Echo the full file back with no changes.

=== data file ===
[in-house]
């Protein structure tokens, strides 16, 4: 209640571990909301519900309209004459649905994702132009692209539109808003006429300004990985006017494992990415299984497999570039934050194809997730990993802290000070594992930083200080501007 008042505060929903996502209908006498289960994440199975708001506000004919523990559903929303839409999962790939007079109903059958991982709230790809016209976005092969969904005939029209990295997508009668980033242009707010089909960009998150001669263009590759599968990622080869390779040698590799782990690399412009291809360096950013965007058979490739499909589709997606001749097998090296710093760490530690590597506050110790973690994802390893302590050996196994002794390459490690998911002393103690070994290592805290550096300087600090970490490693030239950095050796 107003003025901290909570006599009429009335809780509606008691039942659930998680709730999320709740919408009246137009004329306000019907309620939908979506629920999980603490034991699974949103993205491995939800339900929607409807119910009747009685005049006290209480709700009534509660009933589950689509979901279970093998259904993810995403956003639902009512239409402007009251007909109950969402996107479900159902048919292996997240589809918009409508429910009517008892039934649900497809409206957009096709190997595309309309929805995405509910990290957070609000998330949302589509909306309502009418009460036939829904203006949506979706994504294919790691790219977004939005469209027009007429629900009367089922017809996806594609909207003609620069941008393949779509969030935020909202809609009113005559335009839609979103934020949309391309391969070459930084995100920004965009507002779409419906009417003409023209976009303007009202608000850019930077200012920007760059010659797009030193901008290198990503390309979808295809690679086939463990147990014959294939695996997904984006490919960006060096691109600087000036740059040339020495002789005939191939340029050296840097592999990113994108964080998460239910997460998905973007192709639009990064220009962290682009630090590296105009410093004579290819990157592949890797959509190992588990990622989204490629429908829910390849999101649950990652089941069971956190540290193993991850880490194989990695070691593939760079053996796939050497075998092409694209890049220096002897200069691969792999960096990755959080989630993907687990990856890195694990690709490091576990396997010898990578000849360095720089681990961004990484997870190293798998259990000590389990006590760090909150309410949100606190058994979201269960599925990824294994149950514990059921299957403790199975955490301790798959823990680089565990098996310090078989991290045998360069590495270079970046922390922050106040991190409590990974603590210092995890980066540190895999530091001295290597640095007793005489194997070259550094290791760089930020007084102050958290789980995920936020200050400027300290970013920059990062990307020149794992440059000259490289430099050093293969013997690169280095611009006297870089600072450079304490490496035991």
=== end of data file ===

[in-house]
């Protein structure tokens, strides 16, 4: 209640571990909301519900309209004459649905994702132009692209539109808003006429300004990985006017494992990415299984497999570039934050194809997730990993802290000070594992930083200080501007 008042505060929903996502209908006498289960994440199975708001506000004919523990559903929303839409999962790939007079109903059958991982709230790809016209976005092969969904005939029209990295997508009668980033242009707010089909960009998150001669263009590759599968990622080869390779040698590799782990690399412009291809360096950013965007058979490739499909589709997606001749097998090296710093760490530690590597506050110790973690994802390893302590050996196994002794390459490690998911002393103690070994290592805290550096300087600090970490490693030239950095050796 107003003025901290909570006599009429009335809780509606008691039942659930998680709730999320709740919408009246137009004329306000019907309620939908979506629920999980603490034991699974949103993205491995939800339900929607409807119910009747009685005049006290209480709700009534509660009933589950689509979901279970093998259904993810995403956003639902009512239409402007009251007909109950969402996107479900159902048919292996997240589809918009409508429910009517008892039934649900497809409206957009096709190997595309309309929805995405509910990290957070609000998330949302589509909306309502009418009460036939829904203006949506979706994504294919790691790219977004939005469209027009007429629900009367089922017809996806594609909207003609620069941008393949779509969030935020909202809609009113005559335009839609979103934020949309391309391969070459930084995100920004965009507002779409419906009417003409023209976009303007009202608000850019930077200012920007760059010659797009030193901008290198990503390309979808295809690679086939463990147990014959294939695996997904984006490919960006060096691109600087000036740059040339020495002789005939191939340029050296840097592999990113994108964080998460239910997460998905973007192709639009990064220009962290682009630090590296105009410093004579290819990157592949890797959509190992588990990622989204490629429908829910390849999101649950990652089941069971956190540290193993991850880490194989990695070691593939760079053996796939050497075998092409694209890049220096002897200069691969792999960096990755959080989630993907687990990856890195694990690709490091576990396997010898990578000849360095720089681990961004990484997870190293798998259990000590389990006590760090909150309410949100606190058994979201269960599925990824294994149950514990059921299957403790199975955490301790798959823990680089565990098996310090078989991290045998360069590495270079970046922390922050106040991190409590990974603590210092995890980066540190895999530091001295290597640095007793005489194997070259550094290791760089930020007084102050958290789980995920936020200050400027300290970013920059990062990307020149794992440059000259490289430099050093293969013997690169280095611009006297870089600072450079304490490496035991």